8. If, for whatever reason, your goal is no longer unattainable, then reevaluate and set a new goal. Don't throw up your hands and just give up. Pick up right where you are and try again (kind of like dieting!). :)

So how do you stay on track? Please share!


  1. I try to divide my time between working at home and working somewhere in public. A few days a week, I will either get a carrel at the library or go to my local coffee shop. I tend to write with a lot more focus when I'm in public. But the variety also keeps me from getting into too much of a rut.

  2. Great post, Missy, and Rebecca has a great idea too. But what is a carrel???

    I just posted over on my personal blog about the same type of issue, lol. We both hit on self-talk! I also felt it was important to get the distractions that ping around in my head OUT of my head. So I started a new to-do list and dumped them all on that page. Each day I'm looking at that list to make sure I haven't forgotten something important.

    It's helping.

    But I think prayer is really important. Sometimes I'm stuck because I've forgotten who is the one inspiring my work. Clue: NOT ME! It's been given to me to do, but not for me to write outside of God's will.

    I'm getting back my focus because it was not on the right person in the first place.


  3. Carrels are individual desks. They often have blinders on the sides so you can really have privacy, and usually have big surface areas, so you can have multiple books open at the same time. They're made for researching and writing. That's what I love about the library (and even the University library). Lots of desks with privacy, no cel phones allowed, and lots of quiet. :-)

  4. Rebecca, that's a great point! I find I work better when I'm out somewhere. Once at Starbucks I read through my whole manuscript doing copy edits. When I packed up to leave, the worker apologized for all the noise she made. And I was like, huh?? I hadn't heard a thing! :)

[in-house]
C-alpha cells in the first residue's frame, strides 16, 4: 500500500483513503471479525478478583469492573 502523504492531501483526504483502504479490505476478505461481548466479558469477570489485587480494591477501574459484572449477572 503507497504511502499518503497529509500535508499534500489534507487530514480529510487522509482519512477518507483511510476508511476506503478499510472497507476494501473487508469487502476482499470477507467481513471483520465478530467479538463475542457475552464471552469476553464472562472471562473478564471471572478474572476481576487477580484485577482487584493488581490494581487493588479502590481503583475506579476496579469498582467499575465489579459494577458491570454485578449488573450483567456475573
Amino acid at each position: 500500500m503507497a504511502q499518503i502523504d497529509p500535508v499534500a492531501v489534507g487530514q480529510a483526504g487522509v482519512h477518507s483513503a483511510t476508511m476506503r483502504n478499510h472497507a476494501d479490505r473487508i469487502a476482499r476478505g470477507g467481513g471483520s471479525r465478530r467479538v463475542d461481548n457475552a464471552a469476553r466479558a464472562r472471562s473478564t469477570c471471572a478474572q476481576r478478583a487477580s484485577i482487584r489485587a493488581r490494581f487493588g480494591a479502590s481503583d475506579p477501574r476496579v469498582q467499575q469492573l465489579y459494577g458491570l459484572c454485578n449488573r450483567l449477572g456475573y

I also went to library once when I was stuck, and it worked great. I should do that again. Thanks for the reminder!

  5. Angie, a to-do list is a great idea. I kind of use my calendar that way. I check each day to make sure I'm not forgetting something. It frees up my mind to work. :)

  6. Thanks for the kick in the pants, Missy! I needed that right now. I'm still working on finding that magic formula for myself. I'll have to let you know when I stumble across it.

  7. Hey, Dianna! Yeah, we just have to try to keep moving ahead any way we can. :)

  8. Missy,
    Once I get started I'm fine. I can work and keep going. But I do tend to find it hard just to sit down at times. I guess the fact that we have to write pushes us.
    And prayer.
    That is a big booster.
    Other than retreats I don't really leave the house to work. Haven't tried that yet.

  9. Oh, how I struggle with these distractions. I go through stages of how I deal with these distractions.

  10. Missy, I'm with you. I am the queen of distraction and procrastination!

    I don't buy purses online, but tend to get distracted by the simplest thing - email/facebook... the other day I ordered make up from a TV commercial I watched for only 5 minutes. Hopefully Cindy Crawford's Meaningful Beauty product will help me look 10 yrs younger. It sure didn't help me finish the task I was working on. I tend to take on too many things at one time.

    And yes, laundry/housework always beckons me when I'm struggling with something in my story.